This book chapter examines Tsai’s Taipei trilogy—Rebels of the Neon God (1992), Vive L’Amour (1994), and The River (1997). In addition to analyzing Tsai’s ahistorical representation of Taipei city and the postcolonial conditions of Taiwan, the author situates Tsai’s films in the historicity of Taiwan New Cinema.

  • Joyard, Olivier, Jean-Pierre Rehm, and Danièle Rivière. Tsai Ming-liang. Paris: Dis Voir, 1999.

    This book contains two parts: a compilation of critical essays that examine key elements of Tsai’s cinema, and an extended interview with the director, discussing his influences, themes, and work.

  • Lim, Song Hwee. Tsai Ming-Liang and a Cinema of Slowness. Honolulu: University of Hawai‘i Press, 2014.

    DOI: 10.21313/hawaii/9780824836849.001.0001

    This book offers an overview of the theoretical terrain of temporality, defines the aesthetics of slow cinema, and address Tsai’s films as a site that mediates between stillness and movement. One of the most compelling components from this book is the use of ASL (average shot length) statistical data to support the author’s discussions on the duration and temporality in Tsai’s films.

  • Ma, Jean. “The Haunted Movie Theater.” In Melancholy Drift: Marking Time in Chinese Cinema. By Jean Ma, 95–122. Hong Kong: Hong Kong University Press, 2010.

    From an art historian point of view, the author analyzes Tsai’s films as an example of art cinema that goes beyond the European paradigm. For instance, the conjunction of the real and the fantastic in Goodbye, Dragon Inn (2003) confronts new forms of globalization and hybridity.

  • Raidel, Ella. “The Exhausted Narrative in Tsai Ming-liang’s Films.” Frontiers of Literary Studies in China 11.2 (2017): 329–351.

    This article discusses the use of exhausted narrative in Tsai’s body of work, covering most of his feature films and short films such as the Walker series. The author defines “exhausted narrative” as the processes of writing metafiction in the films’ own narrative universe. Thus, by regarding Tsai’s films as metacinema, what is seemly the banal, the boring, the sameness becomes much more captivating.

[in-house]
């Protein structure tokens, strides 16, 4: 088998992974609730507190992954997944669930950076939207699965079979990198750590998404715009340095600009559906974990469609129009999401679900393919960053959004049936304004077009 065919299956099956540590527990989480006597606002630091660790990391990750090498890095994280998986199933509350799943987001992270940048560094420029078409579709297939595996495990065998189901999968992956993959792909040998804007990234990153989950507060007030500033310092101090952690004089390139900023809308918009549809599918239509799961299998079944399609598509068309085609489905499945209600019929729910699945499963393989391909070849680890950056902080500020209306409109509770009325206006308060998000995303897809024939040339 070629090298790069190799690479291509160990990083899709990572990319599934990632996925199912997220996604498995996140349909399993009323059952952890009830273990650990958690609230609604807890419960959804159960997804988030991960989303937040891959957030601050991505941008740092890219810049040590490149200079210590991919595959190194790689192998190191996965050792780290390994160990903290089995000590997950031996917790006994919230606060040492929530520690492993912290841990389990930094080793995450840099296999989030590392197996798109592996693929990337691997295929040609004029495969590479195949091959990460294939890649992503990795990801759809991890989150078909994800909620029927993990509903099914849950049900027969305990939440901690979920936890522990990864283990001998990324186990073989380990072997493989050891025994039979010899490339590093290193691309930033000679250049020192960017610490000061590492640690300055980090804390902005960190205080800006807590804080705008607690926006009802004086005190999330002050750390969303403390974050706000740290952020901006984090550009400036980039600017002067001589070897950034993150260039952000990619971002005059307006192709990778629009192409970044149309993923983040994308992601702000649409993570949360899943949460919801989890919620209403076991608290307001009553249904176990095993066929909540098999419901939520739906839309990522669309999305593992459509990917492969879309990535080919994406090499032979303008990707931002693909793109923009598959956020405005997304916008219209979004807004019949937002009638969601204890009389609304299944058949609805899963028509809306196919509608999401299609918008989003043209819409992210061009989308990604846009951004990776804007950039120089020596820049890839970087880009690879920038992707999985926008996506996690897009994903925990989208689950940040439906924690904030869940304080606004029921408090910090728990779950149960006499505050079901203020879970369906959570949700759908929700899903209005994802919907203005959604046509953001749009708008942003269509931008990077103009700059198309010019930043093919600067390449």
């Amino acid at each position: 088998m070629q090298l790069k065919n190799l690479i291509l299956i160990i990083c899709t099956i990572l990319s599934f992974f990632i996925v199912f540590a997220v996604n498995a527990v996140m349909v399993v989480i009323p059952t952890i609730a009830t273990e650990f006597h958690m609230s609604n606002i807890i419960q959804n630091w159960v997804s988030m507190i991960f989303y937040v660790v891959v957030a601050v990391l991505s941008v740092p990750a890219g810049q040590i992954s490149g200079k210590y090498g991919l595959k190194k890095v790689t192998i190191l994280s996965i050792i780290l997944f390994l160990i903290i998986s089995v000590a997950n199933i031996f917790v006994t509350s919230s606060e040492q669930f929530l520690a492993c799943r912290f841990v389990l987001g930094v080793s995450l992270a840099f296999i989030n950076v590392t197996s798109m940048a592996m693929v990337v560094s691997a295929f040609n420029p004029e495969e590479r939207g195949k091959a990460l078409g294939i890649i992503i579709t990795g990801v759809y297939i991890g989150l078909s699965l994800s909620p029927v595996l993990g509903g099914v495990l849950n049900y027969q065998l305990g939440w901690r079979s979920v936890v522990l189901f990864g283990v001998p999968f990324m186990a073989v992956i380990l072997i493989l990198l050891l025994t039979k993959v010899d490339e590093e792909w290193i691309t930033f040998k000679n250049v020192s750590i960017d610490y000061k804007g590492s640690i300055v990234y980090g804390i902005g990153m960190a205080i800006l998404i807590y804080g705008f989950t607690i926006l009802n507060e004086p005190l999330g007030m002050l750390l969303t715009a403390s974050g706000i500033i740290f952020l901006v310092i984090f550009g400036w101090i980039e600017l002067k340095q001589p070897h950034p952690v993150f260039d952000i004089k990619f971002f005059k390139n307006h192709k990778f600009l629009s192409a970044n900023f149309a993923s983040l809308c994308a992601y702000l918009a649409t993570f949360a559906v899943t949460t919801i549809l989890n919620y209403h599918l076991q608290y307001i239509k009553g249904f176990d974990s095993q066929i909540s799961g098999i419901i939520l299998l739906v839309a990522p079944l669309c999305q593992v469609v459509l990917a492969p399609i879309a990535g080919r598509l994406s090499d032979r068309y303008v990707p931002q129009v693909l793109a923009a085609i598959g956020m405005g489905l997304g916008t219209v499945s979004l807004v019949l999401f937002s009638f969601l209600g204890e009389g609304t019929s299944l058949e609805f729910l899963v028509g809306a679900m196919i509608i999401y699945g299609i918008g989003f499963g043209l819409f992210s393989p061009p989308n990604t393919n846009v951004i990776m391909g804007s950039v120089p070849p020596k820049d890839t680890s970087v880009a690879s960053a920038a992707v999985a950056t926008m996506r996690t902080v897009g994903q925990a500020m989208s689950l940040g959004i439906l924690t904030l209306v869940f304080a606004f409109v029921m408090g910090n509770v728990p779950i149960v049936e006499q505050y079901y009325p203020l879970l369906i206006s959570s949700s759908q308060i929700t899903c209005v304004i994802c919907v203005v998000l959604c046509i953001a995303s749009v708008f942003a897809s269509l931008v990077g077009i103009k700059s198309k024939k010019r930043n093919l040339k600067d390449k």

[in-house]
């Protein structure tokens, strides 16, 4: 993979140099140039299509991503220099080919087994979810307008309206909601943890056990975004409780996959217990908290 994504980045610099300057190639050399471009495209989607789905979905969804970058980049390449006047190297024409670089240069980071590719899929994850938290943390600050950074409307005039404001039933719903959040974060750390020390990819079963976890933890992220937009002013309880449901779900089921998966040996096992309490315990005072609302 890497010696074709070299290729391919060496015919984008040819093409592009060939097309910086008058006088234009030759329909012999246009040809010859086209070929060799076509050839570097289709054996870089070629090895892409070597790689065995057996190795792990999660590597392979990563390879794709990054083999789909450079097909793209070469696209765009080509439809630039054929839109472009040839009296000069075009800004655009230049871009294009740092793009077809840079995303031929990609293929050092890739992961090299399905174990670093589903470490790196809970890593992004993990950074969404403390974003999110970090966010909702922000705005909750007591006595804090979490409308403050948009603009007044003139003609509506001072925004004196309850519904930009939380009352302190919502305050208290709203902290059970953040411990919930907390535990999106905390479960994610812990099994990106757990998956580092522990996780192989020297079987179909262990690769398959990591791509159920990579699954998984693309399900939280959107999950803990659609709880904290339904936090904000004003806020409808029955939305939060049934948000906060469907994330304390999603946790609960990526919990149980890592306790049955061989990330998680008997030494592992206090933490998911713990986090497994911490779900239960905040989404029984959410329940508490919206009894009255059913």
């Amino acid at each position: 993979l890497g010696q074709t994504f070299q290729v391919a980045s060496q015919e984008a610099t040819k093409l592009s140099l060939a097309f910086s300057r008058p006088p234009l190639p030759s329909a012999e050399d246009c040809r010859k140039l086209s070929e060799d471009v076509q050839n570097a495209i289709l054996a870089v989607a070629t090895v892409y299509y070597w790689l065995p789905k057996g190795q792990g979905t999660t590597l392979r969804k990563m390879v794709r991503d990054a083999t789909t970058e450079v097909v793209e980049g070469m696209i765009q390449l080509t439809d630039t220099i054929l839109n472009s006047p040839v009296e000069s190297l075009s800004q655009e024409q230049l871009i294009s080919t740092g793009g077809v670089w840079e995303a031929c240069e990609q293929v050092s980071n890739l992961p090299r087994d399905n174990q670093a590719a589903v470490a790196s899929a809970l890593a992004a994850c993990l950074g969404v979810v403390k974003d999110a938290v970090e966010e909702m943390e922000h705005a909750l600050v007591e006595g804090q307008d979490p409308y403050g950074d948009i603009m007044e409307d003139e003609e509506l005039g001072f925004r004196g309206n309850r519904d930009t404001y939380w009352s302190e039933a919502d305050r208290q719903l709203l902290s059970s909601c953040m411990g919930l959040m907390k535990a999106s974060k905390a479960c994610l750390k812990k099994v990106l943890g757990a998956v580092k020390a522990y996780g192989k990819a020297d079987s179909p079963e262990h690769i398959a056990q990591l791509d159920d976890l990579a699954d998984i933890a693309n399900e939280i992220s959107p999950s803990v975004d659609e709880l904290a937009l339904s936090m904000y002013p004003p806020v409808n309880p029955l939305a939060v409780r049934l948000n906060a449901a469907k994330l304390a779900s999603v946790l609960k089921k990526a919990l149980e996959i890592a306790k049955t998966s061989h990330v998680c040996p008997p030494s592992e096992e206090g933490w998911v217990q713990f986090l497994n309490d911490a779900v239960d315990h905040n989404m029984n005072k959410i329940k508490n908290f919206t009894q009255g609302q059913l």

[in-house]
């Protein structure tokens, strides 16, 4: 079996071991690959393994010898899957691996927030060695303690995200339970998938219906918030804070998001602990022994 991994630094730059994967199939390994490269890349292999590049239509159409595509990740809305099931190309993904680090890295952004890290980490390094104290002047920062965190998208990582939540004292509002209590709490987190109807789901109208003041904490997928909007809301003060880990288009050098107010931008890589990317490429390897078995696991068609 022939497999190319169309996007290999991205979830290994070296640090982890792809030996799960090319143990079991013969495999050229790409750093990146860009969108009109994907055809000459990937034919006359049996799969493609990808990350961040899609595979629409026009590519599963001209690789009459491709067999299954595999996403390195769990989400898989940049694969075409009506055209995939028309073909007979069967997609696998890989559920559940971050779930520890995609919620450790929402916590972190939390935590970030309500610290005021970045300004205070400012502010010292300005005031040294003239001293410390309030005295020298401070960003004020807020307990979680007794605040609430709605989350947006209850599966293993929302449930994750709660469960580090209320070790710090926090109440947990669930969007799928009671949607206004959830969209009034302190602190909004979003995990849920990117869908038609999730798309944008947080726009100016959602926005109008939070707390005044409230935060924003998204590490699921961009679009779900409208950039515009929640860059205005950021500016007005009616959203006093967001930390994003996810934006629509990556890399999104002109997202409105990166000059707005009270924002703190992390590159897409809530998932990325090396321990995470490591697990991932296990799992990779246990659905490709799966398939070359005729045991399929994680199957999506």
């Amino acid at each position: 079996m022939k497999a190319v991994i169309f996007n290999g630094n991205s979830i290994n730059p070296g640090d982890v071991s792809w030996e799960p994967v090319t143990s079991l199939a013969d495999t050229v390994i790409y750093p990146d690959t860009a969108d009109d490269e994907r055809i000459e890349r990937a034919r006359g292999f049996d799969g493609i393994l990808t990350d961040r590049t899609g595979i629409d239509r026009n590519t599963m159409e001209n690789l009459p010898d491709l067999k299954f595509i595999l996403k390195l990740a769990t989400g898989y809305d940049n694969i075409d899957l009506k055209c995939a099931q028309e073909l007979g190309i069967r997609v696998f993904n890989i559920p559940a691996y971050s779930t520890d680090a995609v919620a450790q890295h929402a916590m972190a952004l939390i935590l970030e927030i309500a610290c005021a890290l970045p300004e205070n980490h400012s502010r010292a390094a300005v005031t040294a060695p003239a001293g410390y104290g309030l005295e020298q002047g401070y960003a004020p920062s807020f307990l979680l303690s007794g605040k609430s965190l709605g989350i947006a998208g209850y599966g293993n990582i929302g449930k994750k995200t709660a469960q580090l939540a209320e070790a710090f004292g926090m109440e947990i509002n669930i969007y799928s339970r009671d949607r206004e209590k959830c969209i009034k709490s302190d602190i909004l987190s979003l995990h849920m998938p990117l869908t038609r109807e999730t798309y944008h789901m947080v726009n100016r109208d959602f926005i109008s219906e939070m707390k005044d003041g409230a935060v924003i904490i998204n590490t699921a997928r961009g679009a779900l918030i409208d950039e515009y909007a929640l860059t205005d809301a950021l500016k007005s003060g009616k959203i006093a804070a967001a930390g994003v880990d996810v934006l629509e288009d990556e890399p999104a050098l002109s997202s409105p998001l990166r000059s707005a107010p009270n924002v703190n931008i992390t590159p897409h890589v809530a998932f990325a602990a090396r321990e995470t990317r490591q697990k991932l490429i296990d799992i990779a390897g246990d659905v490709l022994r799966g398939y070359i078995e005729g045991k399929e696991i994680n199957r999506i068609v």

• Sing Song-yong 孫松榮. Projecting Tsai Ming-liang: Towards Transart Cinema (入鏡|出境:蔡明亮的影像藝術與跨界實踐). Taipei: Wunan, 2014.

    This book looks over Tsai’s shift of practice: from television to film, from feature films to installations, and from the movie theater to the art museum. The writings draw upon subjects such as modernism, the death of cinema, and post-medium border crossing. This book also includes an extended interview with the director.

  • Wen Tian-xiang 聞天祥. Freeze-Frame in Light and Shadow: The Spiritual Site of Tsai Ming-liang (光影定格:蔡明亮的心靈場域). Taipei: Hengxing, 2002.

    Wen, a longtime Taiwanese film critic and scholar devoted to Tsai, transformed what was originally his master thesis into this compelling book that provides many firsthand and exclusive stories about Tsai’s early career, including rehearsal experience during the director’s first career in experimental theater (1982–1984).

  • Yeh, Emilie Yueh-Yu, and Darrell William Davis. “Camping Out with Tsai Ming-liang.” In Taiwan Film Directors: A Treasure Island. By Emilie Yueh-Yu Yeh, and Darrell William Davis, 217–248. New York: Columbia University Press, 2005.

    This study of selected Taiwan film directors includes a chapter on Tsai, describing his film style as “camp,” invoking Susan Sontag’s definition: a sensibility that reveals in artifice, stylization, irony, playfulness, and exaggeration.